Lincoln hedges on reform’s future

LINCOLN HEDGES ON REFORM’S FUTURE…. It seems likely that the two most problematic votes in the Senate Democratic caucus on health care reform will be Sen. Ben Nelson (D) of Nebraska and Sen. Blanche Lincoln (D) of Arkansas. Nelson weighed in yesterday, telling CNN he’s not “excited about” the public option with the state opt-out compromise, adding that he’s made “no promise” to the leadership on cloture.

Today, Lincoln is also hedging.

The key is to ask moderate Dems whether they’re willing to vote Yes on the initial, procedural vote, which requires 60 to bring the legislation to the floor. I asked Lincoln spokesperson Katie Laning Niebaum if Lincoln had indicated to Reid whether she’d vote Yes on cloture.

“Senator Lincoln has not committed her vote to anyone,” Niebaum emailed, adding that “she will have to see the legislative language and cost first and will evaluate it based on its impact on Arkansans.”

Now’s probably a good time to note that center-right Democrats — in particular, Nelson, Lincoln, and Mary Landrieu — will be under considerable pressure. To be sure, much of it will come from the right and insurance companies, both of which would likely consider these conservative Dems allies.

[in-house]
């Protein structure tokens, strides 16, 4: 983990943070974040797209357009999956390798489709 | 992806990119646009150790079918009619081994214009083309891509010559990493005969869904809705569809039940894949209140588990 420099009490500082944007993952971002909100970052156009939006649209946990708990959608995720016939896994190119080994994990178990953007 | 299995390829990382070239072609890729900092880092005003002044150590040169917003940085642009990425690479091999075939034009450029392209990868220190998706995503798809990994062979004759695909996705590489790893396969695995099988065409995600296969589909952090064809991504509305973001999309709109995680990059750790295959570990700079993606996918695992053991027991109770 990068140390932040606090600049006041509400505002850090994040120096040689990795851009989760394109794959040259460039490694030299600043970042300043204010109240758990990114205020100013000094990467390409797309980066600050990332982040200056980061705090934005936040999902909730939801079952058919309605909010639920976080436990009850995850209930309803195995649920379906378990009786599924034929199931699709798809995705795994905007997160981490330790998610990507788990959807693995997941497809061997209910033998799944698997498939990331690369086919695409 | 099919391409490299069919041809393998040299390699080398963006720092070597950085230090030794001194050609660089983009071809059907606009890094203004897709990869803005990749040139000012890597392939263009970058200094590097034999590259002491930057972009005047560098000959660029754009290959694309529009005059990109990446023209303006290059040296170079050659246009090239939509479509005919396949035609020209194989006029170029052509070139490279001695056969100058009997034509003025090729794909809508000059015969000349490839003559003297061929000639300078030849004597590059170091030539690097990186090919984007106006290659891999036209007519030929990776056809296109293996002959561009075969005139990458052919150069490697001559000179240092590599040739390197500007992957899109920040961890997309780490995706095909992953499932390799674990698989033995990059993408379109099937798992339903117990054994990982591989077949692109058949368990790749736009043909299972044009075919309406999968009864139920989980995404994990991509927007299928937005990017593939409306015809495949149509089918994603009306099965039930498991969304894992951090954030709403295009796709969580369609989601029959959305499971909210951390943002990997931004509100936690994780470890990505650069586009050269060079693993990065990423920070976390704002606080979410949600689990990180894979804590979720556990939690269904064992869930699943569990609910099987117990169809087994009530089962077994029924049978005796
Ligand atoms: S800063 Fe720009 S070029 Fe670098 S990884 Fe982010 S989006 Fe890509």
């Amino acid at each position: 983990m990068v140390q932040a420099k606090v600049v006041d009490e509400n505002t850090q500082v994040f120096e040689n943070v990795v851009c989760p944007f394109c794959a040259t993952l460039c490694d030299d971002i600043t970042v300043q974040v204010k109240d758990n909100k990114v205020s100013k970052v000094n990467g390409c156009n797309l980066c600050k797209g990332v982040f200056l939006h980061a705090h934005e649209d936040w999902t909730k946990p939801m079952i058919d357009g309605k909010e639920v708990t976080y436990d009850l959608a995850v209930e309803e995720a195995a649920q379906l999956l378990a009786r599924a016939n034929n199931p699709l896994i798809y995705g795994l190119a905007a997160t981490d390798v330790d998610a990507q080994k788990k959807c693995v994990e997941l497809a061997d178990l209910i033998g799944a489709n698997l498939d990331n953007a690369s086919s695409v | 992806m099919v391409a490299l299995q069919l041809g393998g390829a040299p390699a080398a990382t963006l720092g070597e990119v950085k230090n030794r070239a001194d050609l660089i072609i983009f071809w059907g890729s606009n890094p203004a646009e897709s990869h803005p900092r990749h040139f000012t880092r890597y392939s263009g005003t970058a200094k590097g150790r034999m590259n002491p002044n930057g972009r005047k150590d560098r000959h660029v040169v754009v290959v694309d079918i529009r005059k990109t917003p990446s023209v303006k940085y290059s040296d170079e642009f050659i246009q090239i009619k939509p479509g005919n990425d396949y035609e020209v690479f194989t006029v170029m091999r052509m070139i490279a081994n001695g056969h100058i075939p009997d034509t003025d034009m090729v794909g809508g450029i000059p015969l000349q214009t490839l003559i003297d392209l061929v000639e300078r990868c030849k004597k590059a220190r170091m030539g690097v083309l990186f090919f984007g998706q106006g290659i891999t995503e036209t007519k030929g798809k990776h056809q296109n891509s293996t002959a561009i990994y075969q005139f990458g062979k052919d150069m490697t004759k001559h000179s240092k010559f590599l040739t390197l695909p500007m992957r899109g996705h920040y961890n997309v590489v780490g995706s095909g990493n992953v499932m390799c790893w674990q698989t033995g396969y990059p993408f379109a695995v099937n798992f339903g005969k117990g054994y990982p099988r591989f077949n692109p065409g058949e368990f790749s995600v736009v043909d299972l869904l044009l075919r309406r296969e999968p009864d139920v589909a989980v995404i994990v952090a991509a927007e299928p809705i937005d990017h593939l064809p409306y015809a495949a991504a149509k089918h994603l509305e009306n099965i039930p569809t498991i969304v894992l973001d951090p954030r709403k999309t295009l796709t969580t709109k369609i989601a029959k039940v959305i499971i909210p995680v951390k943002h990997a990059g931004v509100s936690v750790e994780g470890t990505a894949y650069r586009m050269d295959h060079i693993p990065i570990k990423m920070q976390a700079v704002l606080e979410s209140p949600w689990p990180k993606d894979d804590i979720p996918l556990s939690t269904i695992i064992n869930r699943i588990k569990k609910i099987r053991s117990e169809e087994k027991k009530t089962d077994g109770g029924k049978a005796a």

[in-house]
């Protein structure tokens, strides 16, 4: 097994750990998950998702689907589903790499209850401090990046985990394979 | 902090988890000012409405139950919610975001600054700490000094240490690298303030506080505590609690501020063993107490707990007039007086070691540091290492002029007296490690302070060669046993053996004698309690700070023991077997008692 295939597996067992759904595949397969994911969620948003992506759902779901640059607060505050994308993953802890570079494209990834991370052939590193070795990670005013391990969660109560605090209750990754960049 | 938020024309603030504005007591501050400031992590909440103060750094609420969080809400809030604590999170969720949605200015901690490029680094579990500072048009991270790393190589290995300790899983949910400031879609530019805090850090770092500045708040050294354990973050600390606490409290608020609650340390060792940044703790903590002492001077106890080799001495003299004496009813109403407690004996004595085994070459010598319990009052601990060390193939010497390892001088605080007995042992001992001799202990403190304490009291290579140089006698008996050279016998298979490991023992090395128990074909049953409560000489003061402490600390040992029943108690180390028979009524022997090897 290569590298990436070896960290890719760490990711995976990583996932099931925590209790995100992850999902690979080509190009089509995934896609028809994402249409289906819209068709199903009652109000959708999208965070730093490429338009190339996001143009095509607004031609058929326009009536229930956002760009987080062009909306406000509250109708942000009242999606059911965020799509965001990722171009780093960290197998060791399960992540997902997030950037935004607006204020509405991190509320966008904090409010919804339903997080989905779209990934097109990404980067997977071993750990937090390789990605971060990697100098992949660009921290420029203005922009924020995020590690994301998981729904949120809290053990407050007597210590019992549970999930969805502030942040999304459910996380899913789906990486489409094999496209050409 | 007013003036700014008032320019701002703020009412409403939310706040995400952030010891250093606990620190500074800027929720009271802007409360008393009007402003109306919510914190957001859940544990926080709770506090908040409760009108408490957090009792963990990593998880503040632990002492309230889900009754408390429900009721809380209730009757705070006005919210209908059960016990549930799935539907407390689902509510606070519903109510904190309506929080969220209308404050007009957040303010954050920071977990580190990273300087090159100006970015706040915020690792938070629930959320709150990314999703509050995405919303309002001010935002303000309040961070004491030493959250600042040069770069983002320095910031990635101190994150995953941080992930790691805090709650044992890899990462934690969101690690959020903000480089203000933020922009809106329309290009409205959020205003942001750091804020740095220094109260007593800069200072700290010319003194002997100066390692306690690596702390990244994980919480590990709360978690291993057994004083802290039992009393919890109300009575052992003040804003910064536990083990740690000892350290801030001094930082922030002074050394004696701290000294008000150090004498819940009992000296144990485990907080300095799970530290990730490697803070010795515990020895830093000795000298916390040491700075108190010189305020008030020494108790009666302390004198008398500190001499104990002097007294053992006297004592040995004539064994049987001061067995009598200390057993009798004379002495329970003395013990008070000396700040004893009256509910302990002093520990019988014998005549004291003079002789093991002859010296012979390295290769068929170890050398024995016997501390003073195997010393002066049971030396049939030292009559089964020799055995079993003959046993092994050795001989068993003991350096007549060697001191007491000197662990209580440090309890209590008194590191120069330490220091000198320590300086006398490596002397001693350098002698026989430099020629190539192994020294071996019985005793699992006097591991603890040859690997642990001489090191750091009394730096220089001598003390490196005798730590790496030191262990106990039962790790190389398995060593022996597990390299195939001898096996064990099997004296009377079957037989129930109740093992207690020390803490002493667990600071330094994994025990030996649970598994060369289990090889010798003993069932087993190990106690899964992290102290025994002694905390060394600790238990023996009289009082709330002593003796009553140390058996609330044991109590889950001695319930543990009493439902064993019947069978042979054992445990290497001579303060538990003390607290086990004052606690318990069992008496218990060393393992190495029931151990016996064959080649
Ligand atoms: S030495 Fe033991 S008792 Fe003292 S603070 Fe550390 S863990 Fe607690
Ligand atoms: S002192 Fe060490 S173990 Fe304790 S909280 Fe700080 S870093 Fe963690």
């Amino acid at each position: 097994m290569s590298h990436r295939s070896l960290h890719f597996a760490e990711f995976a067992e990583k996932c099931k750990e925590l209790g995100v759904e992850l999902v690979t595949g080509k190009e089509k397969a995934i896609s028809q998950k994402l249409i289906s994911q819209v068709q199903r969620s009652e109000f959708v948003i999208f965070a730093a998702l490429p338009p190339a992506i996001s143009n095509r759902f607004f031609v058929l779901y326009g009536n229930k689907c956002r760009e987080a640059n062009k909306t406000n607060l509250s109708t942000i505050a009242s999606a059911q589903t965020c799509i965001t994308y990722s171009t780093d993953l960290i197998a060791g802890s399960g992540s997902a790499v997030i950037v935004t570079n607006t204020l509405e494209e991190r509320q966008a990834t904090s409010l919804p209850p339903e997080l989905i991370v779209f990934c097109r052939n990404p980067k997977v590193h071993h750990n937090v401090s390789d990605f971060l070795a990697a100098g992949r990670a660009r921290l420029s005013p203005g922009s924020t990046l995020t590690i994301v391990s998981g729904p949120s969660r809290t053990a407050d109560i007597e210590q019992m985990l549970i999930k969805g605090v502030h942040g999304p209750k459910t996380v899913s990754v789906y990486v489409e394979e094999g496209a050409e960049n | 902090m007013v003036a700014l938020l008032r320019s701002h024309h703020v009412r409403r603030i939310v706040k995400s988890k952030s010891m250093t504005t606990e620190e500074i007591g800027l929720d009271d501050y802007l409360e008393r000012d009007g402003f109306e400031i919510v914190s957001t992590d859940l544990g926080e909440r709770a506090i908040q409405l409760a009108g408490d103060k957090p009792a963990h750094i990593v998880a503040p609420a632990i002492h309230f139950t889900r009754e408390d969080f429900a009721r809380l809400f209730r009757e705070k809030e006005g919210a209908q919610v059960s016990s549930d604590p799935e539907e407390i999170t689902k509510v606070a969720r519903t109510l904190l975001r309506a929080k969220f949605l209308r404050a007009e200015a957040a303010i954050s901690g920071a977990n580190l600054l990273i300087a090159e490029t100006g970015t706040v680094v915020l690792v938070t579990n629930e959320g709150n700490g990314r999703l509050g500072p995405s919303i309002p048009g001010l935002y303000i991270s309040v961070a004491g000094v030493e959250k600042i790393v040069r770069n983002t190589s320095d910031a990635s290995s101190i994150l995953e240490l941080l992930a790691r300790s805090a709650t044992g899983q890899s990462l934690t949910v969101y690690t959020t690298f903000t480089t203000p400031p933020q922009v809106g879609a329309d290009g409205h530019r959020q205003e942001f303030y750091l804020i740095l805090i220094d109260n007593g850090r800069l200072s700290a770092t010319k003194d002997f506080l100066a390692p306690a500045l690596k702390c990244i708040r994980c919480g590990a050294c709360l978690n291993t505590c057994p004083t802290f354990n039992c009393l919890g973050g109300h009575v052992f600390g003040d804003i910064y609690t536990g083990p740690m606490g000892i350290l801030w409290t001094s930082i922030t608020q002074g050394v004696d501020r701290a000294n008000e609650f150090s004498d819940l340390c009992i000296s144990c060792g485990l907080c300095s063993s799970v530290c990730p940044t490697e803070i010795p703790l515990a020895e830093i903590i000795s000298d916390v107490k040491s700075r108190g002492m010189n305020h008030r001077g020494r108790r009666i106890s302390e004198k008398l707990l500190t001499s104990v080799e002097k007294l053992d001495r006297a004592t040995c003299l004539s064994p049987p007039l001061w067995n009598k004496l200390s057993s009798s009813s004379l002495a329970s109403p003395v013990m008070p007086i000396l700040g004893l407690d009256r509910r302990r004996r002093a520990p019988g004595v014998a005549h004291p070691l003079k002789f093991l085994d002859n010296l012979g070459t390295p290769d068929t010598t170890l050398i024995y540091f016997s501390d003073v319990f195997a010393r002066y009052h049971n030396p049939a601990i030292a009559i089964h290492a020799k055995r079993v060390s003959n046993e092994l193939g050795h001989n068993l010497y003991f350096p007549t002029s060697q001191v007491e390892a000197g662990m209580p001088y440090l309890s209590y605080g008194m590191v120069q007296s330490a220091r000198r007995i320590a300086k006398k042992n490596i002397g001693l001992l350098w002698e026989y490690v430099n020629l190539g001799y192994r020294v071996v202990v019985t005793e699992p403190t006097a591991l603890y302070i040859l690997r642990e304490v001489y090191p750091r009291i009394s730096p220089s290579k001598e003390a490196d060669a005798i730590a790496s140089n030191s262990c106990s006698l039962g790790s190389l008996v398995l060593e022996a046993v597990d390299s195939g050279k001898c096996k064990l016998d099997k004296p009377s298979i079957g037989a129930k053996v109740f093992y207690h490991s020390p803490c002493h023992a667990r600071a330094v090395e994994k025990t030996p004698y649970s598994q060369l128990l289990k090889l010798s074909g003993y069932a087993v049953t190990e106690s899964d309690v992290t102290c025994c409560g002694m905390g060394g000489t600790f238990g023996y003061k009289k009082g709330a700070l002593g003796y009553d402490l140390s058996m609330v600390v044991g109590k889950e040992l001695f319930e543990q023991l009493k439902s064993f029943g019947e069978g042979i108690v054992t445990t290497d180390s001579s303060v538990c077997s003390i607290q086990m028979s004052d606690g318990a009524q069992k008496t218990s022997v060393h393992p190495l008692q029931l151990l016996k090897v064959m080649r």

But there’s another element here that these three will no doubt be aware of. Americans have been talking about health care reform for nearly a century. It’s the holy grail of Democratic politics. In a couple of months, the House will have approved a bill for the first time ever, and the political world will be waiting with bated breath for the Senate. The legislation will have more than enough votes to pass, but it will be up to a handful of center-right Democrats to decide whether the bill can come up for a vote or not.

That’s a heavy historical weight, which Nelson, Lincoln, and Landrieu may not fully appreciate just yet. Harry Reid will offer them a bill that’s a compromise of a compromise. It will have passed the House, and the president will be waiting for it with open arms. It will be a vote decades in the making, giving policymakers a once-in-a-generation opportunity.

All Nelson, Lincoln, and Landrieu will have to do is let the Senate vote. That’s all — just give the bill a chance to pass or fail. They can vote against it, of course, but they just have to open the door.

Will they really kill the entire effort? We’ll see.